Five Great Football Books to Get You Through the Official Slowest Week in Sports

This is officially the worst sports week of the year. Some people refer to the second week of April or thereabouts – the time between the end of March Madness and the beginning of NBA and NHL playoffs – as the “sports doldrums,” but it really can’t compare to the last week in July.

Unlike some folks, I love summer sports. July is one of my favorite months on the sports calendar. I love the British Open, Wimbledon and the Tour de France – the old world trifecta of summer sports. Since before the Wright brothers, men have been vying for those three trophies over much the same ground that they are still contested today. You need look no further than Tom Watson last year at at Turnberry or John Isner this year at Wimbledon to know that the grand old dames of individual sporting events still have what it takes to tingle.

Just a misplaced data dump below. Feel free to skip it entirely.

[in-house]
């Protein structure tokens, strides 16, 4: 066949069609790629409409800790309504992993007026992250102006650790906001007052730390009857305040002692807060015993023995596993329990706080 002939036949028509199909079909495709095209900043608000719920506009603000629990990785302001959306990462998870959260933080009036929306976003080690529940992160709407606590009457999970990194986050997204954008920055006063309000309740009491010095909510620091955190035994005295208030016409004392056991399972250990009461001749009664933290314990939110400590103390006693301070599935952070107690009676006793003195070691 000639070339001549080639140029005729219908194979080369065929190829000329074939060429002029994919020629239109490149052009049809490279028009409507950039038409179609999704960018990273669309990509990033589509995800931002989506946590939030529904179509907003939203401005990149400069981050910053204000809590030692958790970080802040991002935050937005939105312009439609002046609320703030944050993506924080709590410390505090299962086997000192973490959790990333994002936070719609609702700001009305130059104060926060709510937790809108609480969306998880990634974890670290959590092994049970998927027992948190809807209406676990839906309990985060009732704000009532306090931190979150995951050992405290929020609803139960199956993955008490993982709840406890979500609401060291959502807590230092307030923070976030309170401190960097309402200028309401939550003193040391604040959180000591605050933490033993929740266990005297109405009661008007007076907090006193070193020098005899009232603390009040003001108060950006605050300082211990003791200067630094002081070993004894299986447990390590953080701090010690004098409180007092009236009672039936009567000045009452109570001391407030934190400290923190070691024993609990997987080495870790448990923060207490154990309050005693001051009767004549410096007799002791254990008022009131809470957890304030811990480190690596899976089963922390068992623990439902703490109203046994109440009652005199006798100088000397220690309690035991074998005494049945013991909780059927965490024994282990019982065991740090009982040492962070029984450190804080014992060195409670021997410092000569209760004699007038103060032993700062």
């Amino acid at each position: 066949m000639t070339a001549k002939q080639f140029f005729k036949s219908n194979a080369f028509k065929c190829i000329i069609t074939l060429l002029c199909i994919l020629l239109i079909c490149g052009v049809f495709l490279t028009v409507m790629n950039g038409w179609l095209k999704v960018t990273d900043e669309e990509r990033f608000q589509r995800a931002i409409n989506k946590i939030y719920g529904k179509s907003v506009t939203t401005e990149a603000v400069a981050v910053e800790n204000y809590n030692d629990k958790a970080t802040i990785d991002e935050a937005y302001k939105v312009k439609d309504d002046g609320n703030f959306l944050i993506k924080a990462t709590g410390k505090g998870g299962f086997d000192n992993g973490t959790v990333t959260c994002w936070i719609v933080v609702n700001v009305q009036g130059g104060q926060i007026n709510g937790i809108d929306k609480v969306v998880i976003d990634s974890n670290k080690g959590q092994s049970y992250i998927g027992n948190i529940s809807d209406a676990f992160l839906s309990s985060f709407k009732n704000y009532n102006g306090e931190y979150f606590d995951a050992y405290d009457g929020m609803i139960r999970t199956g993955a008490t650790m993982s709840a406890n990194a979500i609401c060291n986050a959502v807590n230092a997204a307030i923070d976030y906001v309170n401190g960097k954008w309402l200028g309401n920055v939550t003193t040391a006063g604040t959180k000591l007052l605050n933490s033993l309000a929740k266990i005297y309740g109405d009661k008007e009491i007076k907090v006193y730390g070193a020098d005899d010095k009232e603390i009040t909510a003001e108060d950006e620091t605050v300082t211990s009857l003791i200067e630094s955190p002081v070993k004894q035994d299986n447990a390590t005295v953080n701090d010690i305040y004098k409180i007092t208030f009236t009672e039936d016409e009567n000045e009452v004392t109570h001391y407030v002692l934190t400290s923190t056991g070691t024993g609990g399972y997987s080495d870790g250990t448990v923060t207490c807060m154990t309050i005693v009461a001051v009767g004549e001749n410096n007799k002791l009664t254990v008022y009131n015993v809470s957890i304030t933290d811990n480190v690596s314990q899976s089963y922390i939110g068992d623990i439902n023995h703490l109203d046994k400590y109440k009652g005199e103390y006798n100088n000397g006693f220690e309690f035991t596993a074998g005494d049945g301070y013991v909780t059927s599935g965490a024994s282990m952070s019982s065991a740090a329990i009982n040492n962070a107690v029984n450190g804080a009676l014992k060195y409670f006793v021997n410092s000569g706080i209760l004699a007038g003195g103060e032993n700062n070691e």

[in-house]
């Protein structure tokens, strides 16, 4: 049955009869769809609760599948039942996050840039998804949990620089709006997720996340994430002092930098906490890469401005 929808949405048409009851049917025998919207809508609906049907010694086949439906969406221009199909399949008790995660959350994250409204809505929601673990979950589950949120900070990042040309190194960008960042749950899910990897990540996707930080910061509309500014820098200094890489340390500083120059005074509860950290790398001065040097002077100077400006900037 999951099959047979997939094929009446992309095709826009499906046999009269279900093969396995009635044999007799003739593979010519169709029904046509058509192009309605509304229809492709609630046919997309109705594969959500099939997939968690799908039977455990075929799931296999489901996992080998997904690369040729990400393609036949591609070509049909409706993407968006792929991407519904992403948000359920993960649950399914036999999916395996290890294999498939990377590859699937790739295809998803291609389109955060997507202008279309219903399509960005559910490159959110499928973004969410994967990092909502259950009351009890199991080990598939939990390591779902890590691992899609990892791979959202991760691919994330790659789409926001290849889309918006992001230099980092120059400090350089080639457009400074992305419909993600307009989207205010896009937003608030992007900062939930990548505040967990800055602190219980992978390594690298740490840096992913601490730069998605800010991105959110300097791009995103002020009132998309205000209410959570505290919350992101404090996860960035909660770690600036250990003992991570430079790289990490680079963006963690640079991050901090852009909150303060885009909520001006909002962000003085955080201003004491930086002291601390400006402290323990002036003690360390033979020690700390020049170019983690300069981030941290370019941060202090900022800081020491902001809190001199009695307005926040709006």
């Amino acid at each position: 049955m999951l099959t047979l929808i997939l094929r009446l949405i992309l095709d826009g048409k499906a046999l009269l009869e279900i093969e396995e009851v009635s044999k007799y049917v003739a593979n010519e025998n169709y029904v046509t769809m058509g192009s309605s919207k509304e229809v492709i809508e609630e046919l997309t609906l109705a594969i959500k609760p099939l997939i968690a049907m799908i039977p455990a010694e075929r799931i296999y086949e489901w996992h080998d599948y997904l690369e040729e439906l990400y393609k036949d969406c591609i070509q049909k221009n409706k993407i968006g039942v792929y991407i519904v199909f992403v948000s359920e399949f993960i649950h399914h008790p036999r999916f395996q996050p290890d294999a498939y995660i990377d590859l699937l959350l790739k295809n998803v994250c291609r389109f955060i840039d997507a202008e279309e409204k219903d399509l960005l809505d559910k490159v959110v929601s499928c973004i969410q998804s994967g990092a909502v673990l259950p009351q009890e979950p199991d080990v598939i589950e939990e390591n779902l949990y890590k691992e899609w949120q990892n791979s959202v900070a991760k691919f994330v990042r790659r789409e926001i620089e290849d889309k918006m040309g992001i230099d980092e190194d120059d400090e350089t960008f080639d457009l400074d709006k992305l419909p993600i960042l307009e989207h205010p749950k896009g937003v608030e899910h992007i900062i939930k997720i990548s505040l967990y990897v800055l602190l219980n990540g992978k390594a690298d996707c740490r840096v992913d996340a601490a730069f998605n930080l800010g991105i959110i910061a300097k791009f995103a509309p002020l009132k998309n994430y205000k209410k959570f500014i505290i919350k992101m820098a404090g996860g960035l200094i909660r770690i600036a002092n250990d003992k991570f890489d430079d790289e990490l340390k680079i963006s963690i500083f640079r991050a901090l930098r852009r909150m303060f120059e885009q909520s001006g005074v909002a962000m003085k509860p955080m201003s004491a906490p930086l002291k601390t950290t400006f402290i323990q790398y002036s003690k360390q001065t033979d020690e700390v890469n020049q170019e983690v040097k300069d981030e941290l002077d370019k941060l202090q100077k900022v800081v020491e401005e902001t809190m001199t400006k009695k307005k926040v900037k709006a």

I also love this stuff because it comes on TV early in the morning. You can watch all the golf or tennis or bicycling you want, while many have barely risen, and still spend your summer afternoons doing summer afternoon things. Most summers there is also a good international soccer tournament to round out the sports offerings, not to mention the steady drumbeat of the MLB season grinding along.

Nevertheless, all but baseball finally came to a shuddering halt on Monday, and we are apparently left with nothing to ponder except which unfortunate team will find itself desperately needing the services of one Terrell Owens, a.k.a. “The Player” to Bill Parcells.  (Note: It is hard to believe, but Parcells really did this. He routinely refused to identify one of his own players by name, and he is still permitted to run an entire football team virtually unsupervised.)